The bumpy road to Dr. Martin Luther King Jr.’s birthday becoming a national holiday

EXCLUSIVE: Efforts to recognize the civil rights activist began just days after his assassination in Memphis -- but it didn't come without some resistance.

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Dr. Martin Luther King Jr. stands as the most towering figure of the civil rights movement, so it’s no wonder why the famed minister’s birth is celebrated each year as a federal holiday. The road to Dr. King’s birthday gaining such recognition began just days after his untimely death and was nationally recognized in full 22 years ago.

Dr. Martin Luther King, Jr. speaking before crowd of 25,000 Selma To Montgomery, Alabama civil rights marchers, in front of Montgomery, Alabama state capital building. On March 25, 1965 in Montgomery, Alabama. (Photo by Stephen F. Somerstein/Getty Images)

Just four days after King’s assassination, U.S. Rep. John Conyers of Michigan introduced the first bill on the Congress floor proposing that the slain activist’s birthday be made into a federal holiday. The congressman at the time was one of the few Black voices in the House chamber and was a visible supporter of the civil rights movement dating back to the start of his congressional tenure.

Amid the discourse in moving the bill ahead into law, several states instituted their versions of MLK Day with Illinois making the day a paid holiday in 1973 after initially introducing a commemoration day in 1979. Connecticut also made MLK Day a paid holiday that year.

Congressman Conyers did not rest on his laurels and continued to introduce a similar bill annually, gaining some support from his peers in the form of co-sponsors.

Washington, D.C.: Rep. John Conyers, Jr. (D-Mich.) during press conference. (Photo: Getty Images)

In July of 1983, Rep. Katie Hall introduced what would be the final version of the bill which passed overwhelmingly in the House and moved to the Senate chamber, meeting resistance from Sen. Jesse Helms of North Carolina who shared a lengthly FBI report that framed King as a radical communist and anti-American. Sen. Daniel Patrick Moynihan stood tall against his Republican counterpart, throwing the report to the ground, and Sen. Ted Kennedy accused Helms of spreading inaccuracies.

The tenacity displayed by Conyers and several members of the Congressional Black Caucus brought the bill to the floor for open debate and the 15-year effort eventually paid off when President Ronald Reagan signed the bill into law on Nov. 2, 1983 and was first recognized as a federal holiday on Jan. 20, 1986.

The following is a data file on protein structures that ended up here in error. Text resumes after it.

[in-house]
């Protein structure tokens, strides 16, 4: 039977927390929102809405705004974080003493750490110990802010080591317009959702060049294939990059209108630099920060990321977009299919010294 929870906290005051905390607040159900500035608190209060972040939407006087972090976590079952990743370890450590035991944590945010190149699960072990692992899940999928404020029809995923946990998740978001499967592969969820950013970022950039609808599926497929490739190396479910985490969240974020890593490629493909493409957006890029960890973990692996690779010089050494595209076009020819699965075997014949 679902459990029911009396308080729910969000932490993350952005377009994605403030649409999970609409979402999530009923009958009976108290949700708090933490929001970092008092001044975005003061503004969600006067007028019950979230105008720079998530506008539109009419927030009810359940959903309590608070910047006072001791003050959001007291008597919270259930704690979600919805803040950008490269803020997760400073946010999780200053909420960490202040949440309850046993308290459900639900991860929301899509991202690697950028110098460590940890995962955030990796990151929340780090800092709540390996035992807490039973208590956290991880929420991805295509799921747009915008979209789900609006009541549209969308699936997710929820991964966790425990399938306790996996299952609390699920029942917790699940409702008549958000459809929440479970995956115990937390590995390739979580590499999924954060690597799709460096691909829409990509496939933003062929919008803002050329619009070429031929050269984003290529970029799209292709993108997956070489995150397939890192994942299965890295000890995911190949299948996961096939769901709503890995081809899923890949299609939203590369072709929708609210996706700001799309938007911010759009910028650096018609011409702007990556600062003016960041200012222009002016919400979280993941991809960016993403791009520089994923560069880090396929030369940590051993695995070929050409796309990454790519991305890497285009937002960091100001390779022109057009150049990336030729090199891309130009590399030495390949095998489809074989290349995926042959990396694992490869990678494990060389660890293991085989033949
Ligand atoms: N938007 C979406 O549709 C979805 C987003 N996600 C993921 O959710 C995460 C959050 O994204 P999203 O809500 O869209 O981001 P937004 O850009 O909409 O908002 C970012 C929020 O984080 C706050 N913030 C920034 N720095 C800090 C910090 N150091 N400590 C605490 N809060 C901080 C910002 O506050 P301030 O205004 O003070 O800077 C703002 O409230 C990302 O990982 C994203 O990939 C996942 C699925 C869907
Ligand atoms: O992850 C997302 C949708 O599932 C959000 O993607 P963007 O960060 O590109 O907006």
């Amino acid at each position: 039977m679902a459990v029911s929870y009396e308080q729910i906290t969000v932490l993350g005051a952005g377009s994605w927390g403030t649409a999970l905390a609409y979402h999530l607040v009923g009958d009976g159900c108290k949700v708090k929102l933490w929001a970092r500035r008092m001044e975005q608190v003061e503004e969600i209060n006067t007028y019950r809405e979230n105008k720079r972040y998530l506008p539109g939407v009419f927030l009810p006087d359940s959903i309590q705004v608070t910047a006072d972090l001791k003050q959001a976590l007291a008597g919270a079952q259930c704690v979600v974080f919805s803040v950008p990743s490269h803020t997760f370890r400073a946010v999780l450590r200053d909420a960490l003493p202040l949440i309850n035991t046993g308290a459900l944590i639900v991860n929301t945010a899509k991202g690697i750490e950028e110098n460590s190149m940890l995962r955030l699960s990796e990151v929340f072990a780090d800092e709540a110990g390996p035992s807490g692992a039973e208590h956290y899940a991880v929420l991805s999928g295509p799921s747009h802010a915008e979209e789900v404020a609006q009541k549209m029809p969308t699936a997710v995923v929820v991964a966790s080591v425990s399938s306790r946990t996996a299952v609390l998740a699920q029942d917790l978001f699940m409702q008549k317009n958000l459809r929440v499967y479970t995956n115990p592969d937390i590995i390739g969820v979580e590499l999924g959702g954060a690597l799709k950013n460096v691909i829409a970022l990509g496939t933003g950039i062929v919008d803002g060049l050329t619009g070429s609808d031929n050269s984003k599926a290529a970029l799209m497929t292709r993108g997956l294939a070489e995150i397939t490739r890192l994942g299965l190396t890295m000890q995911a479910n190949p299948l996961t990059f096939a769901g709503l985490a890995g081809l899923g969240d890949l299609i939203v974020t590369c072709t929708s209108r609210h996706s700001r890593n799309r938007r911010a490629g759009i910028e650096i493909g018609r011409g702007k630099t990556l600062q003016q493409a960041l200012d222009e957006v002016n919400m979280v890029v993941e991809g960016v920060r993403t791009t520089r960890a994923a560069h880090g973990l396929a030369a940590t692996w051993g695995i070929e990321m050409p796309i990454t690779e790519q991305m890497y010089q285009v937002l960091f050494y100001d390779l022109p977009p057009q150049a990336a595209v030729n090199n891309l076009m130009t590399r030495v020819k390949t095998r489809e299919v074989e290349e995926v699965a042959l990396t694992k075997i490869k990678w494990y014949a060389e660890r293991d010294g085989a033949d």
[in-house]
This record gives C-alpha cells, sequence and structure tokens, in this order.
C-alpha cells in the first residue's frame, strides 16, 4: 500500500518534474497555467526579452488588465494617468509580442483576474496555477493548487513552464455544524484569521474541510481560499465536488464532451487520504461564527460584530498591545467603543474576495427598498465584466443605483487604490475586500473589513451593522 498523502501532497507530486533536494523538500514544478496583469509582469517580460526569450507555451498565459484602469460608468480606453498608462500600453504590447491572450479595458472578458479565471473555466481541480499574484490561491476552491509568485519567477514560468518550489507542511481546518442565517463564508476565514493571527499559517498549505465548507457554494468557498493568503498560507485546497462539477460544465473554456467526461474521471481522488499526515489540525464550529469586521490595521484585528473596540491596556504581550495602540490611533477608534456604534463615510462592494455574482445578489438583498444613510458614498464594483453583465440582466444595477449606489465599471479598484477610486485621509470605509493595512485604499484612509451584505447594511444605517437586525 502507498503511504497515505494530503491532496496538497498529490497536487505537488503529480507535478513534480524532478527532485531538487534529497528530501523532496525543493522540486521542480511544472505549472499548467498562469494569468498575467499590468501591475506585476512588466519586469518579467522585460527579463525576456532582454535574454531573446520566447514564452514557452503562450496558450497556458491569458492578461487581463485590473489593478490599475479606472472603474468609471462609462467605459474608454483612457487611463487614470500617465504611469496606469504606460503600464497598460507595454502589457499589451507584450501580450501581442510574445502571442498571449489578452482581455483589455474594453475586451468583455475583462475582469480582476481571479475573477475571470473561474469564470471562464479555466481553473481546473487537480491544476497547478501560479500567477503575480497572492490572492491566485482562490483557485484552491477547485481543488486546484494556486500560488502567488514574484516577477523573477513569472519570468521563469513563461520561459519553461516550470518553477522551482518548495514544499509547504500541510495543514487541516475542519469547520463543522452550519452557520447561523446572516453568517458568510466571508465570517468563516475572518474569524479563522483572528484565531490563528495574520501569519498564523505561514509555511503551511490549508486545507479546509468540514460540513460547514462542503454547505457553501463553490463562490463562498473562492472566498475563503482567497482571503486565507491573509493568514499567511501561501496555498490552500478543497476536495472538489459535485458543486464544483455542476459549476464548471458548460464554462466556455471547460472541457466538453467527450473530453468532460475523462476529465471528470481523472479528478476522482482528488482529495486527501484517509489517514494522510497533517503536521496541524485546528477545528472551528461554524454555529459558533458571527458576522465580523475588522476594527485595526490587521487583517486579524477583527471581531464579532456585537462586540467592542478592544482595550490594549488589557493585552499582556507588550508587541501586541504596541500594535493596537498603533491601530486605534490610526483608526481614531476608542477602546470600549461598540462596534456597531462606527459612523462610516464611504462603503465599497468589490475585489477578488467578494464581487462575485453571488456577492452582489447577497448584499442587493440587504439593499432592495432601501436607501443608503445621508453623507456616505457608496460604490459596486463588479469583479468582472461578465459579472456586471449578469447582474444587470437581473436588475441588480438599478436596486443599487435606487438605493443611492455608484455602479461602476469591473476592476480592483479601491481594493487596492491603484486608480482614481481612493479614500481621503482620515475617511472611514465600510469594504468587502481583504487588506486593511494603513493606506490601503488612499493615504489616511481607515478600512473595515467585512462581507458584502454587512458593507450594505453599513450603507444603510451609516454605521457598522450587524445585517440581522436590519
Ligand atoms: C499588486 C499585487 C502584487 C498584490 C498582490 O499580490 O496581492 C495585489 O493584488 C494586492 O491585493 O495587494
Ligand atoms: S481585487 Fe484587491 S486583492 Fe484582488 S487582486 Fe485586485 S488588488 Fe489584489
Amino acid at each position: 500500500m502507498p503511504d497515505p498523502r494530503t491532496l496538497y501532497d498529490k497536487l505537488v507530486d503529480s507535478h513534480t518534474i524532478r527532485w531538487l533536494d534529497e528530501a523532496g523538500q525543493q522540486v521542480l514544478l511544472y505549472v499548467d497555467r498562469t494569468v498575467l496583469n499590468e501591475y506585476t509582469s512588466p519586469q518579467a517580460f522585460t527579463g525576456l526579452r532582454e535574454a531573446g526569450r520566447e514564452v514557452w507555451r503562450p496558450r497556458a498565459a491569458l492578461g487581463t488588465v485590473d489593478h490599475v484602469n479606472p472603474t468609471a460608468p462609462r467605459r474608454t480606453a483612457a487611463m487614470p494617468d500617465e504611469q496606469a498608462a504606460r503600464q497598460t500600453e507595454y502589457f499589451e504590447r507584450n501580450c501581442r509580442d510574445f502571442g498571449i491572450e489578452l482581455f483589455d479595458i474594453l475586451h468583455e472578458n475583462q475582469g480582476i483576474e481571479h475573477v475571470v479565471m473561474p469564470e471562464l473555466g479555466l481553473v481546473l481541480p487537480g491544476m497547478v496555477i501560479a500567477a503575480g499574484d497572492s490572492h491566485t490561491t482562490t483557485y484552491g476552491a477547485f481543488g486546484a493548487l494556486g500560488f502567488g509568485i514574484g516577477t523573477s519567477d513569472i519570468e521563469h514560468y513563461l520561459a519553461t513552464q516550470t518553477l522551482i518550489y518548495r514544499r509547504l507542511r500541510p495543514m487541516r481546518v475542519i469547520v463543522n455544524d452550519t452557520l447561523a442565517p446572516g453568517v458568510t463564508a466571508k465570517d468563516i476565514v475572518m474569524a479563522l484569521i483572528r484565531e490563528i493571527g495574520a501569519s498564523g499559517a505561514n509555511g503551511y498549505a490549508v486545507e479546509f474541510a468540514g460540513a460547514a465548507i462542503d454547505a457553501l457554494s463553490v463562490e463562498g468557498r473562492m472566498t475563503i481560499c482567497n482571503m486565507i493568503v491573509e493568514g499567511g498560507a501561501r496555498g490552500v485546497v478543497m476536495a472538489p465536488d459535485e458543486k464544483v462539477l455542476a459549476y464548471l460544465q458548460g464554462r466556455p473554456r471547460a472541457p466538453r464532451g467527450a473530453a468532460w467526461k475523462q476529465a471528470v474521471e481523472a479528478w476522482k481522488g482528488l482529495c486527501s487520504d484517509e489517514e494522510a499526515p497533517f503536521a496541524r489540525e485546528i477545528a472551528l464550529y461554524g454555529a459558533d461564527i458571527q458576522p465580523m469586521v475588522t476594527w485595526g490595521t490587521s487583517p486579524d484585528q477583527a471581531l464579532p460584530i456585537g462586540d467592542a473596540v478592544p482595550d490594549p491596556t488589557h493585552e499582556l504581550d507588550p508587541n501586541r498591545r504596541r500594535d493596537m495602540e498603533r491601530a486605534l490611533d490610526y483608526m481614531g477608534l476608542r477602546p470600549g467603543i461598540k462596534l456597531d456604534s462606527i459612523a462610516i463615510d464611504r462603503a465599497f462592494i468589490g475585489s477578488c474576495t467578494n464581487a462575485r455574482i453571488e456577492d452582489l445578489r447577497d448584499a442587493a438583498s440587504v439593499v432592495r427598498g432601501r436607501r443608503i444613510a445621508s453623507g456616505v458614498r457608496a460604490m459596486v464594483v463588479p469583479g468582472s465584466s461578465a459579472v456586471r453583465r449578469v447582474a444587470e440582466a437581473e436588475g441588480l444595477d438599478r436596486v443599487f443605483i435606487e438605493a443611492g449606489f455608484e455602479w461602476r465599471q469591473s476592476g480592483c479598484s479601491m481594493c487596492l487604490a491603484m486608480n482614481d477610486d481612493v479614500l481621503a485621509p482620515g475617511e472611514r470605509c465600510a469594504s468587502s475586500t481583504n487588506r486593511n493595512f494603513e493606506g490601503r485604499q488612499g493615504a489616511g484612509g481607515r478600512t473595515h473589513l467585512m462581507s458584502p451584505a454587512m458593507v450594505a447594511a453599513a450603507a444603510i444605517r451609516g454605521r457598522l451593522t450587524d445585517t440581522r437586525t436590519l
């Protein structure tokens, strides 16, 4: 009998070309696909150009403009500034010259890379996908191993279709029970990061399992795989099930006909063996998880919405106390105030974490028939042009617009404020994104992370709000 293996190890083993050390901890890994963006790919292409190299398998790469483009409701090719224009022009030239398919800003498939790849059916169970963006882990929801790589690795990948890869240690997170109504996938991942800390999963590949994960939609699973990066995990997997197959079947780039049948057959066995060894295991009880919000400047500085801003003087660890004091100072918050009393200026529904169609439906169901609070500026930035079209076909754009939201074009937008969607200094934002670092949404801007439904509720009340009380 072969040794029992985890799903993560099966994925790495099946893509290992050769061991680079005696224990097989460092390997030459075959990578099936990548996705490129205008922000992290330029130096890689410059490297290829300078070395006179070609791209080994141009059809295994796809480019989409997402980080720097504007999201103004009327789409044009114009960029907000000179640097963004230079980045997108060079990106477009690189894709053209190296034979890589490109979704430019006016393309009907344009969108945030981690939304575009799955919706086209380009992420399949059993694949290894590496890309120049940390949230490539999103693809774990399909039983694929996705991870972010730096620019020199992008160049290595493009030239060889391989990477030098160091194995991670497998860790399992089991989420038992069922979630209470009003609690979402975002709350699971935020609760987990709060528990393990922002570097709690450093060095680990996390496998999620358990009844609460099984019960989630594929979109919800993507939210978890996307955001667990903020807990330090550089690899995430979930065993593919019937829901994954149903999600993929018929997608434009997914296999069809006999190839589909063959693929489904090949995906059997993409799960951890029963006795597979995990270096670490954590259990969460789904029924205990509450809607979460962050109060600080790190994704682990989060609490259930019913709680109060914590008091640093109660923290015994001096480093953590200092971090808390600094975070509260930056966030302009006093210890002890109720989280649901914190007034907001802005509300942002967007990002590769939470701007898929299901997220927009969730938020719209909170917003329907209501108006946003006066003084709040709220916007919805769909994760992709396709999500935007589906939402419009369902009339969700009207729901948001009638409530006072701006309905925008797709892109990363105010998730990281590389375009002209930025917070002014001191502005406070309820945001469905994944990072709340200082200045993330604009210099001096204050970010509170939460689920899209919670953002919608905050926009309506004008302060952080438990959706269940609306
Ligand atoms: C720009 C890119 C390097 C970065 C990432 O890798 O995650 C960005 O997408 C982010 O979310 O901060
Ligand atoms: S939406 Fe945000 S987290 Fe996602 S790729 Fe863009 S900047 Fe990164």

Lonnie G. Bunch III, secretary of the Smithsonian Institution spoke with theGrio about the various roads taken by Conyers and the CBC to gain congressional passage for the holiday. Secretary Bunch, one of the leading historians of his era, looked back at the early days of the law’s journey and how it met resistance from all sides, not just conservative figureheads.

“It was such an incredible process, and it began just a handful of days after Dr. King’s assassination,” Bunch began. “There was a public outcry among many of how to remember this great historic figure and it met resistance from Sen. Helms and Sen. John Porter East.”

Black American civil rights leader Martin Luther King (1929 – 1968) addresses crowds during the March On Washington at the Lincoln Memorial, Washington DC, where he gave his ‘I Have A Dream’ speech. (Photo by Central Press/Getty Images)

Bunch continued, “It took another 14 years from the official start of the holiday to be recognized by the entire nation, which illustrates how central race is in this country, even today, and how divided the nation was even in honor of someone who wanted to make America better.”

Bunch made sure to mention that King was initially met with skepticism among Black Americans in the 1950s because of his boldness and push for voting equality that often seemed to be an uphill battle.

“It’s amazing that toward the end of his life, many of the rough edges around King were made smooth,” Bunch explains. “He even began to become more radical, especially on the front of economic equality but he still retained this reverence from all sides. But I like to think of King as a radical American.”

Bunch suggests that ways to honor Dr. King would be to study his life’s work and use the proven methods of galvanizing others for the greater good, then apply it to the modern way of getting things in motion.

“King’s legacy isn’t just what happened in 1968, it’s about today and tomorrow. Martin Luther King dreamed of an America that was yet to be, and the notion that we still need to dream about the America that is yet to be is how we best maintain his legacy forever,” Bunch concluded.

To learn more about the life and legacy of Dr. Martin Luther King Jr., click here.

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